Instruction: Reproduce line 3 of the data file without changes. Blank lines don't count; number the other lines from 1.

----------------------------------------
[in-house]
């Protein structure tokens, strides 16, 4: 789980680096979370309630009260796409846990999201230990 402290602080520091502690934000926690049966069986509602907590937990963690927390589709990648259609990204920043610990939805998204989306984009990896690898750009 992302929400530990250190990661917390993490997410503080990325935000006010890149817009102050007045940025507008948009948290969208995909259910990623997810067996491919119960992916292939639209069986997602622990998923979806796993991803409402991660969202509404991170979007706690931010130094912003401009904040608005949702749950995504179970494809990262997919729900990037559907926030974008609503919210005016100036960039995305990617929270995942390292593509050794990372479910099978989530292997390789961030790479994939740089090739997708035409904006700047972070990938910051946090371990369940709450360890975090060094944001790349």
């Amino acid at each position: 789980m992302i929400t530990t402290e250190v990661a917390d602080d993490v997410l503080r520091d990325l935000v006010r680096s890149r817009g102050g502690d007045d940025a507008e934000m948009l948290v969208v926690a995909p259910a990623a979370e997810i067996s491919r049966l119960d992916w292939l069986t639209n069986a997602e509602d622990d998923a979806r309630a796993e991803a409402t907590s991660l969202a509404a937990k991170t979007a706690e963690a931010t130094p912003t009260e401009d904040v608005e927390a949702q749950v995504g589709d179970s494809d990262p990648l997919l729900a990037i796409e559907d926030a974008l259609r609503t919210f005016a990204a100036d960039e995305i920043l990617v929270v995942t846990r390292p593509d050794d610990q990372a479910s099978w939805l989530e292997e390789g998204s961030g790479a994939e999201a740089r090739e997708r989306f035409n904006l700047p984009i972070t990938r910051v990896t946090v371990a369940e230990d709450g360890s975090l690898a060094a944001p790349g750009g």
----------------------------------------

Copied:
């Amino acid at each position: 789980m992302i929400t530990t402290e250190v990661a917390d602080d993490v997410l503080r520091d990325l935000v006010r680096s890149r817009g102050g502690d007045d940025a507008e934000m948009l948290v969208v926690a995909p259910a990623a979370e997810i067996s491919r049966l119960d992916w292939l069986t639209n069986a997602e509602d622990d998923a979806r309630a796993e991803a409402t907590s991660l969202a509404a937990k991170t979007a706690e963690a931010t130094p912003t009260e401009d904040v608005e927390a949702q749950v995504g589709d179970s494809d990262p990648l997919l729900a990037i796409e559907d926030a974008l259609r609503t919210f005016a990204a100036d960039e995305i920043l990617v929270v995942t846990r390292p593509d050794d610990q990372a479910s099978w939805l989530e292997e390789g998204s961030g790479a994939e999201a740089r090739e997708r989306f035409n904006l700047p984009i972070t990938r910051v990896t946090v371990a369940e230990d709450g360890s975090l690898a060094a944001p790349g750009g």